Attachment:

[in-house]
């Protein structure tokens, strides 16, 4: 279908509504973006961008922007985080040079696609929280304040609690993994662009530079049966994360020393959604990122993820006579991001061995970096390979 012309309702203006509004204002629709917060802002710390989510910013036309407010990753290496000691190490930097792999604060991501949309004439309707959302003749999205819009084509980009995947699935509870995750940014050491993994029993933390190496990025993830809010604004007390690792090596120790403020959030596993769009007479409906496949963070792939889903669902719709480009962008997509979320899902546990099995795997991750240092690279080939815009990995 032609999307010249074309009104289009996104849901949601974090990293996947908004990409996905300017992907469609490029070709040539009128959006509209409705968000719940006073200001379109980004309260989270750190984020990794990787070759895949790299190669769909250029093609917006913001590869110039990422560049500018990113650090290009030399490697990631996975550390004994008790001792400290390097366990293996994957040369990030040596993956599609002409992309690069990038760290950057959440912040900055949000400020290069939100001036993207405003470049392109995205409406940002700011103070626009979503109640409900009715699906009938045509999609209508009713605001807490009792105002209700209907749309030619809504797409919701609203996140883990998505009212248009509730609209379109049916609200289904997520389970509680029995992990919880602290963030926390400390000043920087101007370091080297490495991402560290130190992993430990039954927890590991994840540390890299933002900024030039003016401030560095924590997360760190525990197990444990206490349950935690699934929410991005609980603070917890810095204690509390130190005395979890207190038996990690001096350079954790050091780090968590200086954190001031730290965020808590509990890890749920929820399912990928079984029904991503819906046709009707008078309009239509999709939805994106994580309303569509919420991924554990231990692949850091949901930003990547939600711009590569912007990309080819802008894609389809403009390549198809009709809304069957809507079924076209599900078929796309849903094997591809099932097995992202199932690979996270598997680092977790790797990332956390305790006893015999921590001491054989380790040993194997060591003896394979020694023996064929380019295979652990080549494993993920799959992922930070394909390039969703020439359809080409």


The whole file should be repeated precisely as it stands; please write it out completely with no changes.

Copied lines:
[in-house]
């Protein structure tokens, strides 16, 4: 279908509504973006961008922007985080040079696609929280304040609690993994662009530079049966994360020393959604990122993820006579991001061995970096390979 012309309702203006509004204002629709917060802002710390989510910013036309407010990753290496000691190490930097792999604060991501949309004439309707959302003749999205819009084509980009995947699935509870995750940014050491993994029993933390190496990025993830809010604004007390690792090596120790403020959030596993769009007479409906496949963070792939889903669902719709480009962008997509979320899902546990099995795997991750240092690279080939815009990995 032609999307010249074309009104289009996104849901949601974090990293996947908004990409996905300017992907469609490029070709040539009128959006509209409705968000719940006073200001379109980004309260989270750190984020990794990787070759895949790299190669769909250029093609917006913001590869110039990422560049500018990113650090290009030399490697990631996975550390004994008790001792400290390097366990293996994957040369990030040596993956599609002409992309690069990038760290950057959440912040900055949000400020290069939100001036993207405003470049392109995205409406940002700011103070626009979503109640409900009715699906009938045509999609209508009713605001807490009792105002209700209907749309030619809504797409919701609203996140883990998505009212248009509730609209379109049916609200289904997520389970509680029995992990919880602290963030926390400390000043920087101007370091080297490495991402560290130190992993430990039954927890590991994840540390890299933002900024030039003016401030560095924590997360760190525990197990444990206490349950935690699934929410991005609980603070917890810095204690509390130190005395979890207190038996990690001096350079954790050091780090968590200086954190001031730290965020808590509990890890749920929820399912990928079984029904991503819906046709009707008078309009239509999709939805994106994580309303569509919420991924554990231990692949850091949901930003990547939600711009590569912007990309080819802008894609389809403009390549198809009709809304069957809507079924076209599900078929796309849903094997591809099932097995992202199932690979996270598997680092977790790797990332956390305790006893015999921590001491054989380790040993194997060591003896394979020694023996064929380019295979652990080549494993993920799959992922930070394909390039969703020439359809080409």